Woman Injured In NW Stabbing

By Martin Weil
Washington Post Staff Writer
Monday, July 17, 2006

A 41-year-old woman was stabbed and critically wounded yesterday afternoon during a purse snatching near the Takoma Metro station in Northwest Washington, authorities said.

After being stabbed in the chest and possibly the neck during the 3:50 p.m. attack, the woman was taken to a hospital for surgery. Police said last night that despite severe wounds, she was expected to survive. She was not identified.

The stabbing came days after D.C. Police Chief Charles H. Ramsey declared a crime emergency in the city, citing increases in homicides and robberies. He said criminals were following the money to areas once deemed safe.

Residents and officials said they were surprised and troubled by yesterday's attack at Fourth and Cedar streets NW, an area that at least by day is busy with comings and goings. They said, however, that the block has been a trouble spot at times.

It was not clear why the woman was stabbed. Some neighbors said they understood that the woman might have resisted the robbery.

Sgt. Joe Gentile, a police spokesman, said it appeared that the woman was attacked by a single assailant who took her purse and ran off.

D.C. Council member Adrian M. Fenty (D-Ward 4), whose district includes the Takoma neighborhood adjacent to Maryland's Takoma Park, said the purse was later found. He said it was recovered in the District, less than a quarter-mile from the robbery scene. It was not clear whether anything was taken from it.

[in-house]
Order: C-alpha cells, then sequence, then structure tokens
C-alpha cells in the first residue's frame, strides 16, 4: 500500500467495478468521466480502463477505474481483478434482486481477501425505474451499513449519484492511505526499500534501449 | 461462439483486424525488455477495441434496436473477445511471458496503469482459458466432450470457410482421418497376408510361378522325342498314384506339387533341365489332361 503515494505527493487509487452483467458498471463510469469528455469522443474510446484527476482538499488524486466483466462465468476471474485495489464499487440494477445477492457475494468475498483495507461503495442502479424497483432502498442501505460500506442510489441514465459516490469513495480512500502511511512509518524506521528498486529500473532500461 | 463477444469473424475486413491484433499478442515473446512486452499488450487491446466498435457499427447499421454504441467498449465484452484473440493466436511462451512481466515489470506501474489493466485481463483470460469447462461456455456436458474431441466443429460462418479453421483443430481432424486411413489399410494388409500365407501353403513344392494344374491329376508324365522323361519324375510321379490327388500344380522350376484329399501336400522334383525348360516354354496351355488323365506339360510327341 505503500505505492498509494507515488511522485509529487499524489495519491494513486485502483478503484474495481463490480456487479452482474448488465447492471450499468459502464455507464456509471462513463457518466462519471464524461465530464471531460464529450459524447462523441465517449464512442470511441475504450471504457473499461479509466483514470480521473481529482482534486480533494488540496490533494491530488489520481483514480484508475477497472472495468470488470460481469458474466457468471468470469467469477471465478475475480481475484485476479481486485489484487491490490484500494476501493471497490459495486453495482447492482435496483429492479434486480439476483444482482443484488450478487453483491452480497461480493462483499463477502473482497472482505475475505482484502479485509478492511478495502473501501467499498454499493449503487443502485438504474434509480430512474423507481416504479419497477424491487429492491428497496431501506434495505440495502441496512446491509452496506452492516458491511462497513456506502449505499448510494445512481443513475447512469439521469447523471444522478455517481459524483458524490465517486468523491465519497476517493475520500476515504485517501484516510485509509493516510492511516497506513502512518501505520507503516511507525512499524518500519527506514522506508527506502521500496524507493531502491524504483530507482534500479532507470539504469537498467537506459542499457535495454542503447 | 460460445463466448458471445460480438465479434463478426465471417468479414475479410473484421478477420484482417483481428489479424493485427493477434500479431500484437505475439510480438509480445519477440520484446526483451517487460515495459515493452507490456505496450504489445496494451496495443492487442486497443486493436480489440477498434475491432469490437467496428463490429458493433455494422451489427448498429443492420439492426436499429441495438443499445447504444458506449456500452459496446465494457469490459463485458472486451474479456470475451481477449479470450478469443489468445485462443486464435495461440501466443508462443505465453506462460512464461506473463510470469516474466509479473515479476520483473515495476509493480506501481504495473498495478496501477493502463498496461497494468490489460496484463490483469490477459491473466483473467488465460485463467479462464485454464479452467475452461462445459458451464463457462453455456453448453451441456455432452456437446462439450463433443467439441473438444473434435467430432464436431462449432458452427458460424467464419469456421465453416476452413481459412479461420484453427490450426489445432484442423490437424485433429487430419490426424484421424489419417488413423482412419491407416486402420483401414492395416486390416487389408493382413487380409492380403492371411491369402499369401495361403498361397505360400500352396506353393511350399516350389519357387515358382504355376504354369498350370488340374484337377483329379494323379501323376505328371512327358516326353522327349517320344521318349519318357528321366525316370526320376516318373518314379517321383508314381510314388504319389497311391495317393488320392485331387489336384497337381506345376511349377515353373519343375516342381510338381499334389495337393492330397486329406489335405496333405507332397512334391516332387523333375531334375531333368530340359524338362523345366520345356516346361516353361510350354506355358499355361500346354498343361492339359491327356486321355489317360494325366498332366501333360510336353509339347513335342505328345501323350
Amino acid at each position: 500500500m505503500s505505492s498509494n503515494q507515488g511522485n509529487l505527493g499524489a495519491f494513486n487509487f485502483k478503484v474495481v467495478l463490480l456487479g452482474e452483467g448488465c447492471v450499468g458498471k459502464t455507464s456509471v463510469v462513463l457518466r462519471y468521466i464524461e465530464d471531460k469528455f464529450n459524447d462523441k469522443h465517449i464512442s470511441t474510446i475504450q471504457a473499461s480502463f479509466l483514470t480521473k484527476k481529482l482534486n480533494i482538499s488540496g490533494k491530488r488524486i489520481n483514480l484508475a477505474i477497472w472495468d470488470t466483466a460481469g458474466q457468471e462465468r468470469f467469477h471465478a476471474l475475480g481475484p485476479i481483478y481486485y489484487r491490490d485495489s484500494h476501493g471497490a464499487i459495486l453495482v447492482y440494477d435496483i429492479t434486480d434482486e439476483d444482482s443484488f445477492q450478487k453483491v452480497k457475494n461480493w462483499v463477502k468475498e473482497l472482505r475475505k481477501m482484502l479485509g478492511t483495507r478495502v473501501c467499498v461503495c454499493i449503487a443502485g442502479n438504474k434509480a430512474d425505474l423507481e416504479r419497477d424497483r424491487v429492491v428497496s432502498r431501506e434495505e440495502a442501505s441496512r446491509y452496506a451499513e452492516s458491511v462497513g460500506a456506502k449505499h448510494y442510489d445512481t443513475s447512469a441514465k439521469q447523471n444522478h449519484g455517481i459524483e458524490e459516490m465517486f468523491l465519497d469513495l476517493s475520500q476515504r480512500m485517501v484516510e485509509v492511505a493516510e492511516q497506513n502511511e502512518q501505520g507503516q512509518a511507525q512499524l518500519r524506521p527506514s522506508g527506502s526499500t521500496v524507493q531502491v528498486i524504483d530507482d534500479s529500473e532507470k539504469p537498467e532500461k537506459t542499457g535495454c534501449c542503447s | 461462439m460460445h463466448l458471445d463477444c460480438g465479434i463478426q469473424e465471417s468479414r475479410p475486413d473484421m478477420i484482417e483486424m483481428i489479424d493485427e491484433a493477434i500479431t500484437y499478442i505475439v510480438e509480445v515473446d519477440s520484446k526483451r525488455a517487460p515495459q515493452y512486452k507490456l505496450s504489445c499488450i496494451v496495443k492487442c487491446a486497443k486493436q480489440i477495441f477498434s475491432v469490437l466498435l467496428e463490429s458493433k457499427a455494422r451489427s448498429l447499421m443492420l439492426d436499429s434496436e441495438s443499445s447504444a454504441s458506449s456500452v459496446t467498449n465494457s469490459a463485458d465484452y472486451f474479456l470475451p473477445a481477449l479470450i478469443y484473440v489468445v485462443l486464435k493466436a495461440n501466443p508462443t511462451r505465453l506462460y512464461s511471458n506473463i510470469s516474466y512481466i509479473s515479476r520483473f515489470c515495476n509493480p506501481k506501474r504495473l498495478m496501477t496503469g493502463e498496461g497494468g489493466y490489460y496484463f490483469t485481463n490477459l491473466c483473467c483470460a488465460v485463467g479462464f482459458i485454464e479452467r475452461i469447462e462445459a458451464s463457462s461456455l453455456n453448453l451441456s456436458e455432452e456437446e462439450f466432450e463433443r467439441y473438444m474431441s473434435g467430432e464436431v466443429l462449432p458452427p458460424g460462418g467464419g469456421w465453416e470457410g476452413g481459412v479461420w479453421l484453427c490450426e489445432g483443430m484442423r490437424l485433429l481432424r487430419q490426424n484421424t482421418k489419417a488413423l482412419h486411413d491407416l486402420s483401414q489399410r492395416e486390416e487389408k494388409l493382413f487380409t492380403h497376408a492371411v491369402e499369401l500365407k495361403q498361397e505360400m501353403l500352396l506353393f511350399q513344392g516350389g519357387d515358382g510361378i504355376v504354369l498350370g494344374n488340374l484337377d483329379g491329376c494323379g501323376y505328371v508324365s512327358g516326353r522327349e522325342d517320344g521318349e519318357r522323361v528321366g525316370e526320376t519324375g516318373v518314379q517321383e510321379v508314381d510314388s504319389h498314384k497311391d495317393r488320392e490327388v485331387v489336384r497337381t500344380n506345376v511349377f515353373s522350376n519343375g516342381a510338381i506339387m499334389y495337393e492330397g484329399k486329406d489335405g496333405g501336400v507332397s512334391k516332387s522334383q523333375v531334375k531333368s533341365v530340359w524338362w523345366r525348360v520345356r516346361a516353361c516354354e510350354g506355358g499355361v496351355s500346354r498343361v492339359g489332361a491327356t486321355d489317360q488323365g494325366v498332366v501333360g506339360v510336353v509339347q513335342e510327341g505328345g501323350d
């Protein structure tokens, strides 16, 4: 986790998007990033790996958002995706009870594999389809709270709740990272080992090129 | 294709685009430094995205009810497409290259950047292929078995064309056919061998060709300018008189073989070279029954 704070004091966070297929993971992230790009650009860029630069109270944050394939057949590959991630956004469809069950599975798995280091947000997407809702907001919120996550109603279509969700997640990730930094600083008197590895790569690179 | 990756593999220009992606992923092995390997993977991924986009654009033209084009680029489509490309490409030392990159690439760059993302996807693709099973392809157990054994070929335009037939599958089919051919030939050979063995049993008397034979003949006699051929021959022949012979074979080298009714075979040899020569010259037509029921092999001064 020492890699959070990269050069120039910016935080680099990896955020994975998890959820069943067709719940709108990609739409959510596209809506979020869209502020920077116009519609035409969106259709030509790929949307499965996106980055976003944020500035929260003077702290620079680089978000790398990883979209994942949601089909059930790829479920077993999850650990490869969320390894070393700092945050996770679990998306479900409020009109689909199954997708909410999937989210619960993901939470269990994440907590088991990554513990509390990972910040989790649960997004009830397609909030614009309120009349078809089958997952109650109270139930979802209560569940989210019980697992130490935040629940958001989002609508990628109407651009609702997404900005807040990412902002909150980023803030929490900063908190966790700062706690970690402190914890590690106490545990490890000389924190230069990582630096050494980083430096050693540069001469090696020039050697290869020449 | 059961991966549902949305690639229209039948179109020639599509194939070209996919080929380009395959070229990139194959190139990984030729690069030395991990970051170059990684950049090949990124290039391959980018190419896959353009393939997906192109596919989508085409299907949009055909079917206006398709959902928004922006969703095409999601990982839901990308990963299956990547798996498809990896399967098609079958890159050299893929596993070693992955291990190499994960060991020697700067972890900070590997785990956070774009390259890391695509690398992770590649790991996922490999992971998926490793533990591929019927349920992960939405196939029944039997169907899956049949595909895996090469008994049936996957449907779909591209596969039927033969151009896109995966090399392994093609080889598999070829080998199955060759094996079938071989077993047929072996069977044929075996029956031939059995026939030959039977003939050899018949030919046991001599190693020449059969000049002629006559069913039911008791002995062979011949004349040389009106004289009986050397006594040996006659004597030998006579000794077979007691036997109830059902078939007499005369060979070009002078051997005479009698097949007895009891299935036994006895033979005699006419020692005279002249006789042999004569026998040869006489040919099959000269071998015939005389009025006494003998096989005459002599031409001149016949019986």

The robber was described as a black man in his late twenties or early thirties with a mottled, medium complexion, about 6 feet 1 inch tall and 150 pounds. He wore a blue shirt tied around his head and gray nylon shorts with a stripe. According to another account, the man was bare-chested.

"It sounded like [the assailant was] trying to rob a woman just walking in broad daylight," Fenty said. But, he added, "it wasn't apparent why they felt the need to stab her."

Fenty called the area "definitely safe, especially at 3 p.m. in the afternoon."

He said that people had been mugged in the area of yesterday's incident but that most of those robberies were "a while ago," and almost all were at night.

Yesterday's stabbing was "extremely troubling to say the least," said Faith Wheeler, an advisory neighborhood commissioner whose district abuts the crime scene.

Police cordoned off the area of the attack, but neighbors who were drawn by the activity said they saw splotches of blood on the sidewalk. Fenty said he understood that the woman's wound came "pretty close to her heart."

The attack came one day after the city's 15th homicide this month. Fourteen were reported in the first 12 days. A woman was arrested in the Saturday homicide, a fatal stabbing in Adams Morgan, which apparently followed an argument prompted by a rap competition.

In addition to pointing to the increase in homicides, Ramsey reported last week that the number of robberies in the city had risen about 16 percent and serious assaults about 14 percent in a 30-day period.

The increases came at a time when crime levels "in general" were the lowest in years but were nevertheless troubling, the chief said.

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